The game works about the same as guitar hero, little gems float down the screen and once they hit a certain spot it’s up to you to place your fingers in the right place and strum (you can find a video here). Only this time, instead of the aforementioned color-coded buttons, you’re using actual strings, on an actual guitar.
Should the game actually be good enough to hold people’s attentions (read: not just Disney songs), there could be some real value here. After all, as a drummer I can see it as a good possibility for someone that plays Rock Band on the harder difficulties to hammer out a beat on a real kit. Perhaps the same rule could apply, once someone’s had enough opportunities to play “Hakuna Matata” on the 5-string?
Beauty is in the eye of the beholder, and when the beholders are judges from Microsoft's Windows Hardware Engineering Conference (WinHEC), Acer's Aspire Predator G7000 series gaming PC has all the right curves. The rig's menacing aesthetics earned Acer WinHEC 2008's Industrial Design award, with one judge saying one look is all that's needed to know that the Predator G7000 is intended for gamers. The judge also noted the PC likely won't win favor among female consumers, but said that wasn't a bad thing, given that Acer's design nails its target audience.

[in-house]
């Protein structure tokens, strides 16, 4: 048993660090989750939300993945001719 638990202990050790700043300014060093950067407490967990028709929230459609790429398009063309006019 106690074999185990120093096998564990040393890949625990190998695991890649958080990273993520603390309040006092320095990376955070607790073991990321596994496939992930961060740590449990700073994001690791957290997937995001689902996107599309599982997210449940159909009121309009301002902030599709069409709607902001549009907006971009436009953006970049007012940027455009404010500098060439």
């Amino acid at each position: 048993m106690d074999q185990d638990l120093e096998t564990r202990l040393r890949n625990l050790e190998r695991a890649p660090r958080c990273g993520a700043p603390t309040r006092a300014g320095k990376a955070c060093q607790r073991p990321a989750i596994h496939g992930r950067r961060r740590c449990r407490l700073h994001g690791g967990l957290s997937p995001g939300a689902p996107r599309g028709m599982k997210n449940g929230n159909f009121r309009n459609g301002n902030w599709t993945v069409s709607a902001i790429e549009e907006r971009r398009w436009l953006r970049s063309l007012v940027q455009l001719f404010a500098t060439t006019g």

From a hardware standpoint, the Predator G7000 comes with the option of either an overclocked AMD Phenom X4 or Intel Core 2 Quad processor, up to 8GB of DDR2-1066 RAM, and support for either ATI's CrossFire X or Nvidia's SLI dual-videocard technology. But it's the funky orange chassis with a mechanical bezel for easy access to four 3.5-inch HDD bays that ultimately won Acer the award.